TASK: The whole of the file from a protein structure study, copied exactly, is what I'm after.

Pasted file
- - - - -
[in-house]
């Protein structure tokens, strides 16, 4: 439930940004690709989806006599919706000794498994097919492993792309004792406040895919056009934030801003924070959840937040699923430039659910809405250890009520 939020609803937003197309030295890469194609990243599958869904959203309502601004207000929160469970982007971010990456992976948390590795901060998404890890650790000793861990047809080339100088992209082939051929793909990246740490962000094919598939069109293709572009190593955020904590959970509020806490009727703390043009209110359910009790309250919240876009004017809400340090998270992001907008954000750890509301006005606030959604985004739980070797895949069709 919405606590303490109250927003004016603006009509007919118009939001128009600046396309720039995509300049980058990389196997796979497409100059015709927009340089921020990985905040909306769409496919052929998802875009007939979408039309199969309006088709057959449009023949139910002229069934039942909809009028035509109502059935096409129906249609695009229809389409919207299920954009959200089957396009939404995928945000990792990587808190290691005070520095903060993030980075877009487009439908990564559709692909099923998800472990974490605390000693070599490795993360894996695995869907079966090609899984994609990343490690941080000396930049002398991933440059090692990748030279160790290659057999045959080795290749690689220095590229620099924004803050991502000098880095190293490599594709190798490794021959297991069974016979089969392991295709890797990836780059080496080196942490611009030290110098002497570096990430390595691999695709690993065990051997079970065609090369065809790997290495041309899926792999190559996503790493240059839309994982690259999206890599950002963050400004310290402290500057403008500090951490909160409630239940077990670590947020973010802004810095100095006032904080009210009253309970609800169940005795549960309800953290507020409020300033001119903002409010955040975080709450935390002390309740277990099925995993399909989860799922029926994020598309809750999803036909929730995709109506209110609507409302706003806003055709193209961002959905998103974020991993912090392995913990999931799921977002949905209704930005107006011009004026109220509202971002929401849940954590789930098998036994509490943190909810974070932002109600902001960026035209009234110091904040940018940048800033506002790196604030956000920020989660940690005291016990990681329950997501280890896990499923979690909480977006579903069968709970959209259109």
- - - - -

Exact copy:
[in-house]
């Protein structure tokens, strides 16, 4: 439930940004690709989806006599919706000794498994097919492993792309004792406040895919056009934030801003924070959840937040699923430039659910809405250890009520 939020609803937003197309030295890469194609990243599958869904959203309502601004207000929160469970982007971010990456992976948390590795901060998404890890650790000793861990047809080339100088992209082939051929793909990246740490962000094919598939069109293709572009190593955020904590959970509020806490009727703390043009209110359910009790309250919240876009004017809400340090998270992001907008954000750890509301006005606030959604985004739980070797895949069709 919405606590303490109250927003004016603006009509007919118009939001128009600046396309720039995509300049980058990389196997796979497409100059015709927009340089921020990985905040909306769409496919052929998802875009007939979408039309199969309006088709057959449009023949139910002229069934039942909809009028035509109502059935096409129906249609695009229809389409919207299920954009959200089957396009939404995928945000990792990587808190290691005070520095903060993030980075877009487009439908990564559709692909099923998800472990974490605390000693070599490795993360894996695995869907079966090609899984994609990343490690941080000396930049002398991933440059090692990748030279160790290659057999045959080795290749690689220095590229620099924004803050991502000098880095190293490599594709190798490794021959297991069974016979089969392991295709890797990836780059080496080196942490611009030290110098002497570096990430390595691999695709690993065990051997079970065609090369065809790997290495041309899926792999190559996503790493240059839309994982690259999206890599950002963050400004310290402290500057403008500090951490909160409630239940077990670590947020973010802004810095100095006032904080009210009253309970609800169940005795549960309800953290507020409020300033001119903002409010955040975080709450935390002390309740277990099925995993399909989860799922029926994020598309809750999803036909929730995709109506209110609507409302706003806003055709193209961002959905998103974020991993912090392995913990999931799921977002949905209704930005107006011009004026109220509202971002929401849940954590789930098998036994509490943190909810974070932002109600902001960026035209009234110091904040940018940048800033506002790196604030956000920020989660940690005291016990990681329950997501280890896990499923979690909480977006579903069968709970959209259109």